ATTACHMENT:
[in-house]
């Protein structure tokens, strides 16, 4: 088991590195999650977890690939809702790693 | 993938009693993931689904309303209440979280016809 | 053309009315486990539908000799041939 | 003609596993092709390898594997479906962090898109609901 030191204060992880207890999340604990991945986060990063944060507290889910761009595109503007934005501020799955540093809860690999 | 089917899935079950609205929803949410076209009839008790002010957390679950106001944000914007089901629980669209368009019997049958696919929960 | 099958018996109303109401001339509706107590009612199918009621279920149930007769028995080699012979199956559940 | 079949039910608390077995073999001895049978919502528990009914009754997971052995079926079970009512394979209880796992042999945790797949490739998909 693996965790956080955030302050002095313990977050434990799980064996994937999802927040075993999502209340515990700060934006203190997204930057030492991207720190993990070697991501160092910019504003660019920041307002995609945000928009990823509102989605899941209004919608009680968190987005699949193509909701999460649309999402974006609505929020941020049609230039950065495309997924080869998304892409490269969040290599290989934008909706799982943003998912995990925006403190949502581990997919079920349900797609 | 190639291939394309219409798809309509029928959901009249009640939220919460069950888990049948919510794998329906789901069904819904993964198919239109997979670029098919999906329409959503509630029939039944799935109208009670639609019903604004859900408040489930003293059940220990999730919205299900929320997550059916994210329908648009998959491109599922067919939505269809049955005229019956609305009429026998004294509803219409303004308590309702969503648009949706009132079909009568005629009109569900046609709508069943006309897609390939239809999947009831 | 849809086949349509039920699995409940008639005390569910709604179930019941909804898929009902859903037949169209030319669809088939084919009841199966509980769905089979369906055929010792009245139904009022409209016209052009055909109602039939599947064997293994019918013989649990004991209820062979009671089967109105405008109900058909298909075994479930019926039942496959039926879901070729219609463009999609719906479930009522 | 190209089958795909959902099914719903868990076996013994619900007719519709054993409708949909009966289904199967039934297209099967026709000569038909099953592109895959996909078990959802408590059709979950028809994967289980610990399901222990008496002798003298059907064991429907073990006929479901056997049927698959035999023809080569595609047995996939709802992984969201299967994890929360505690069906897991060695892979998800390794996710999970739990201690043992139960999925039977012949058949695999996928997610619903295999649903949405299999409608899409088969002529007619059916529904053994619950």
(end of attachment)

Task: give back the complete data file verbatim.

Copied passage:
[in-house]
């Protein structure tokens, strides 16, 4: 088991590195999650977890690939809702790693 | 993938009693993931689904309303209440979280016809 | 053309009315486990539908000799041939 | 003609596993092709390898594997479906962090898109609901 030191204060992880207890999340604990991945986060990063944060507290889910761009595109503007934005501020799955540093809860690999 | 089917899935079950609205929803949410076209009839008790002010957390679950106001944000914007089901629980669209368009019997049958696919929960 | 099958018996109303109401001339509706107590009612199918009621279920149930007769028995080699012979199956559940 | 079949039910608390077995073999001895049978919502528990009914009754997971052995079926079970009512394979209880796992042999945790797949490739998909 693996965790956080955030302050002095313990977050434990799980064996994937999802927040075993999502209340515990700060934006203190997204930057030492991207720190993990070697991501160092910019504003660019920041307002995609945000928009990823509102989605899941209004919608009680968190987005699949193509909701999460649309999402974006609505929020941020049609230039950065495309997924080869998304892409490269969040290599290989934008909706799982943003998912995990925006403190949502581990997919079920349900797609 | 190639291939394309219409798809309509029928959901009249009640939220919460069950888990049948919510794998329906789901069904819904993964198919239109997979670029098919999906329409959503509630029939039944799935109208009670639609019903604004859900408040489930003293059940220990999730919205299900929320997550059916994210329908648009998959491109599922067919939505269809049955005229019956609305009429026998004294509803219409303004308590309702969503648009949706009132079909009568005629009109569900046609709508069943006309897609390939239809999947009831 | 849809086949349509039920699995409940008639005390569910709604179930019941909804898929009902859903037949169209030319669809088939084919009841199966509980769905089979369906055929010792009245139904009022409209016209052009055909109602039939599947064997293994019918013989649990004991209820062979009671089967109105405008109900058909298909075994479930019926039942496959039926879901070729219609463009999609719906479930009522 | 190209089958795909959902099914719903868990076996013994619900007719519709054993409708949909009966289904199967039934297209099967026709000569038909099953592109895959996909078990959802408590059709979950028809994967289980610990399901222990008496002798003298059907064991429907073990006929479901056997049927698959035999023809080569595609047995996939709802992984969201299967994890929360505690069906897991060695892979998800390794996710999970739990201690043992139960999925039977012949058949695999996928997610619903295999649903949405299999409608899409088969002529007619059916529904053994619950």